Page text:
11.24.2014

Scenes from The Last Supper - Part 1: What's in a Meal?

In the eight-part series, I will be discussing the world and the characters of my upcoming book, THE LAST SUPPER, due out on 12/13/14. Original artwork by Justin Wasson. Pre-order paperbacks and Kindle now!

First, let's discuss what a Last Supper is in the context of this story.

The Last Supper illustrations Justin Wasson Allison M. Dickson
This is John's Last Supper. It has a salad. He's never much liked salad.

Put simply, the Last Supper is a death kit comprised of a poisoned feast. Citizens in this ravaged version of earth receive one when they fail Justification.

What exactly is Justification?

It is a yearly test citizens sixteen and over must take in order to prove their worthiness to society. In this ravaged world with so few resources to spread among the remaining population, the luxury of life is afforded only to the most worthy, those who follow the strict guidelines set forth by the ruling party known as the Divine Rite. Some of the guidelines include regularly attending church, not producing out of turn, fulfilling a minimal work and salary quota, and avoiding hedonistic pleasures like drinking, smoking, and gluttony. The test is conducted according to an algorithm that doesn't make exceptions, as John Welland and his family soon learned when his wife, who had been stricken by cancer earlier that year, received a Last Supper for failing to meet her work obligations.

Each Supper is designed according to specifications set in the Justification exam, although there is no guarantee you will get what you want. It comes in a box decorated with a facsimile of the famous Da Vinci painting of its namesake, and inside, along with the food, is a letter designed to remind the citizen that he or she is making a worthy sacrifice on behalf of the rest of the world.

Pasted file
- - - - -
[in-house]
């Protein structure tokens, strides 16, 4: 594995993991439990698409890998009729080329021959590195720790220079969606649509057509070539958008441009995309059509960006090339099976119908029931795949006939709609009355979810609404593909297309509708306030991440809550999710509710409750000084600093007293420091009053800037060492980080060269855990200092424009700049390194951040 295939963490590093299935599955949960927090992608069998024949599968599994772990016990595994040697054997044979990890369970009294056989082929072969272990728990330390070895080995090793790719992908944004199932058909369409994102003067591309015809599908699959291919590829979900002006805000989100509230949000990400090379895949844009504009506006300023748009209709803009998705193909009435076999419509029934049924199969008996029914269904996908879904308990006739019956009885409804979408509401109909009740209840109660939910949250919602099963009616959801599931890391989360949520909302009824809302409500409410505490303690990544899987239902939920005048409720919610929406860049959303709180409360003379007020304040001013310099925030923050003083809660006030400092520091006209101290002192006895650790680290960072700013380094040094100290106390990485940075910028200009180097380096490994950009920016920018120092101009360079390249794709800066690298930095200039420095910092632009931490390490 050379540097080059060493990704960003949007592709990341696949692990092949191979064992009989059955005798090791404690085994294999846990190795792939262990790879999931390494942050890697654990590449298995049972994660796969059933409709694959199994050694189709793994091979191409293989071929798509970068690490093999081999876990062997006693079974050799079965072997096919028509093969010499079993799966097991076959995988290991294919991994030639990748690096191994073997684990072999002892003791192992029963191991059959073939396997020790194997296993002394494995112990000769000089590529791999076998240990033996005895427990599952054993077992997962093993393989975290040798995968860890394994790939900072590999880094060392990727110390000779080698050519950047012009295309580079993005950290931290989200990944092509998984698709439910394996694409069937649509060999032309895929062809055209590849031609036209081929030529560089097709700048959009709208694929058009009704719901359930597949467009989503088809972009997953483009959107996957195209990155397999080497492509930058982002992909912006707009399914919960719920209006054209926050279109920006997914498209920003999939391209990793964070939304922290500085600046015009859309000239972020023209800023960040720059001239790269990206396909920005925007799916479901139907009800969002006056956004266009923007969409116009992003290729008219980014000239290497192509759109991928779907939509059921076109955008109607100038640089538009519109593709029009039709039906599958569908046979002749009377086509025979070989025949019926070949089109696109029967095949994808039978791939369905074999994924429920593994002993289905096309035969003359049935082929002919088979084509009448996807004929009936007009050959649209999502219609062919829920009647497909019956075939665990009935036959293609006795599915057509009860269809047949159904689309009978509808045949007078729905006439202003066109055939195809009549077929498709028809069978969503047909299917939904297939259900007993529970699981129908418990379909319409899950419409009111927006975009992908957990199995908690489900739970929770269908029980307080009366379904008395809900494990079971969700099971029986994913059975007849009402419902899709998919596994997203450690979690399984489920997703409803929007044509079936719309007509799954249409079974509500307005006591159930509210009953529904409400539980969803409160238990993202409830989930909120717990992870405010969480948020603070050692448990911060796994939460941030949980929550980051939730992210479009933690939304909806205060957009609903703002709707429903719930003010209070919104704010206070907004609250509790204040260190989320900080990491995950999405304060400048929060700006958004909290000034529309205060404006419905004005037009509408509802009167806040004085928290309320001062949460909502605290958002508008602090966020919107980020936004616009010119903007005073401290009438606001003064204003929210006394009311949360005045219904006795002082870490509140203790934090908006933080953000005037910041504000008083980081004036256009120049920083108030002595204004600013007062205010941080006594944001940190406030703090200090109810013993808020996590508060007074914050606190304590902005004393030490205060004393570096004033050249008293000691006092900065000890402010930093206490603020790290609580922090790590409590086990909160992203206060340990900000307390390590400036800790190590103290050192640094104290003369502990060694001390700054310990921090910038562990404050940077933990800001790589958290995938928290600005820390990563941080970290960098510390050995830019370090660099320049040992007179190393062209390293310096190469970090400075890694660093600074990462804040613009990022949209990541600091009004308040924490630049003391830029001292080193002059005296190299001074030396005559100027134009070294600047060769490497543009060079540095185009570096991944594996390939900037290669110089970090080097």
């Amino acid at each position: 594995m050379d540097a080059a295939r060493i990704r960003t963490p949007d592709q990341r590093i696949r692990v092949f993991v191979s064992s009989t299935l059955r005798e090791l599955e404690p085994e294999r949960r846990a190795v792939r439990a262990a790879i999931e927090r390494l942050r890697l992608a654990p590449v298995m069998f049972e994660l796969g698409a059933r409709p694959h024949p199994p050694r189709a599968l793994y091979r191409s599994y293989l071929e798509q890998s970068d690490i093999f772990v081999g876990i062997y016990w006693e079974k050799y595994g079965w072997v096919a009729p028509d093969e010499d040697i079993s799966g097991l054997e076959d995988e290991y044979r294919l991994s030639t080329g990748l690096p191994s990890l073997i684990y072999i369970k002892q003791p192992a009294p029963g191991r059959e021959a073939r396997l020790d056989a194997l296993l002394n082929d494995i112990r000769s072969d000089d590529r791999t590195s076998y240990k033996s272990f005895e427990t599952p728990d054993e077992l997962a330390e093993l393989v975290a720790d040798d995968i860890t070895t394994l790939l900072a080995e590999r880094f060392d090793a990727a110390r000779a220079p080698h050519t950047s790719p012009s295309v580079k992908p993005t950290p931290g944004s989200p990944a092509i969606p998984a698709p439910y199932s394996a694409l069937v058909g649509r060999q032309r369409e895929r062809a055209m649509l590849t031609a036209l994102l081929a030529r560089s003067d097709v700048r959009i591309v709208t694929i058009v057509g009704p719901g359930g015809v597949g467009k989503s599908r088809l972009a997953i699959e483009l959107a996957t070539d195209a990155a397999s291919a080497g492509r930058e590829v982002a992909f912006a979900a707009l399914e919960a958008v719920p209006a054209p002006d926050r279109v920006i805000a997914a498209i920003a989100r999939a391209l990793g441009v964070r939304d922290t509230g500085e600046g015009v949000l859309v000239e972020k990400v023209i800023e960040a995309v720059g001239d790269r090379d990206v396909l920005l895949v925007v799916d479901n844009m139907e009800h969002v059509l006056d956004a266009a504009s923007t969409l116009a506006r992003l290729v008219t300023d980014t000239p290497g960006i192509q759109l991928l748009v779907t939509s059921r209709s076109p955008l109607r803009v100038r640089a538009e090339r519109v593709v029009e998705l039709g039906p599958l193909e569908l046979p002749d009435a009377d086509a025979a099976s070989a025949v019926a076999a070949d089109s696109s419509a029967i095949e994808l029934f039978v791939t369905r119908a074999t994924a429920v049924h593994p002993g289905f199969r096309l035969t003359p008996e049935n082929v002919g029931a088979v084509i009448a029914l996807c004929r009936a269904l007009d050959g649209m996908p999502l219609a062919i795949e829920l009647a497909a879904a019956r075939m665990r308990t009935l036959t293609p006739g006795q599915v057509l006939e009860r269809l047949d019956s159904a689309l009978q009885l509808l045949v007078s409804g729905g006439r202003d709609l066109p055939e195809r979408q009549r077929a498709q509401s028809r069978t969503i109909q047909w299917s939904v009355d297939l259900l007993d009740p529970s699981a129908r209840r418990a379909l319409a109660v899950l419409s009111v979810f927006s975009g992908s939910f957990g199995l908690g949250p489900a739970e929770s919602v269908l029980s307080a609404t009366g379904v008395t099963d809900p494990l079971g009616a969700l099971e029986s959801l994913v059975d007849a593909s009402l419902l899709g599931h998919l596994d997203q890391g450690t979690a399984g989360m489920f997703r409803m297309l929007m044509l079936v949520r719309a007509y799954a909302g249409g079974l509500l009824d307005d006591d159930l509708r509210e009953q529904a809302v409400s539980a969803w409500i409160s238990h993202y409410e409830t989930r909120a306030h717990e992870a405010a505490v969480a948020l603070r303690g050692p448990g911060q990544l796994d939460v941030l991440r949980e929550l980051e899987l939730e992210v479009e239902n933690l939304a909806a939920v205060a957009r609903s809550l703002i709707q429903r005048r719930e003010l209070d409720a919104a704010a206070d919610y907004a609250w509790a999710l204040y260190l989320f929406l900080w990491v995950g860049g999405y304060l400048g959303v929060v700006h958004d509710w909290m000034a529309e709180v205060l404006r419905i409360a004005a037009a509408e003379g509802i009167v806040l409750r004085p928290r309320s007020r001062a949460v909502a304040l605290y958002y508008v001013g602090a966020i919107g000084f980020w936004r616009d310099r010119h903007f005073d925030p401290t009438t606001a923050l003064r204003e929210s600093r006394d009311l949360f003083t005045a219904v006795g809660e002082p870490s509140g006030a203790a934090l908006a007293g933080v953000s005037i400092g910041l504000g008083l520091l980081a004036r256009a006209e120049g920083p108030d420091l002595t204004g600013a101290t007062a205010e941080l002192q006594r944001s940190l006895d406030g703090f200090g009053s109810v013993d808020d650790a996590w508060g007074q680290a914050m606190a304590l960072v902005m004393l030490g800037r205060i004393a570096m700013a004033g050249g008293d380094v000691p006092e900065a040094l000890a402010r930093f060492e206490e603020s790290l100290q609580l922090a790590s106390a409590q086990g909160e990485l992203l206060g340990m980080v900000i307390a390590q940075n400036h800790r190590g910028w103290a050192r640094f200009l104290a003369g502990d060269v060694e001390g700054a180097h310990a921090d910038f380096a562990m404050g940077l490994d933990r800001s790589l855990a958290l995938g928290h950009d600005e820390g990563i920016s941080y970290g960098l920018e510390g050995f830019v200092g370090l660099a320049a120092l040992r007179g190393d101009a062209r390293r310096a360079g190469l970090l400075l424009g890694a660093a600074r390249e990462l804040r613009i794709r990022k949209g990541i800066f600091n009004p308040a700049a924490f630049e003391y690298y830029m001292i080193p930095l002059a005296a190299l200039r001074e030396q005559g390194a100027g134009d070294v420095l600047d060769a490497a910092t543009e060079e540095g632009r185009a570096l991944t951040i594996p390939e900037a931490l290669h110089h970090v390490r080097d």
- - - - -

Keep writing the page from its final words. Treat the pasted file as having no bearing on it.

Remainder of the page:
To ensure a painless and dignified passing, we present you
with a meal handcrafted by our expert chefs to your exact tastes
as specified on your Justification Exam.

The Divine Rite will place your earthly remains in a planter
with a beautiful tree for one of our scenic Memorial
Gardens designed with the comfort of your eternal rest in mind.
The Holy Uniter would like to thank you for your service to our
nation and to the world.

The meal itself is, at best, of suspicious origin. Though it smells and looks tantalizing, the texture doesn't match. It all has a strange manufactured quality, which is not surprising given how rare things like meat and chocolate are in this a world ravaged by blight and serpent weeds. John's meal includes a hunk of meat (species indeterminate), some stale bread, a piece of chocolate cake, a glass of wine, and a salad.

John hates salad, but as he remarks in the beginning of his harrowing memoir, it's what he deserves. We soon learn why he feels that way.

Read Part 2: Life in God's Hope

Read Part 3: Seditious Acts

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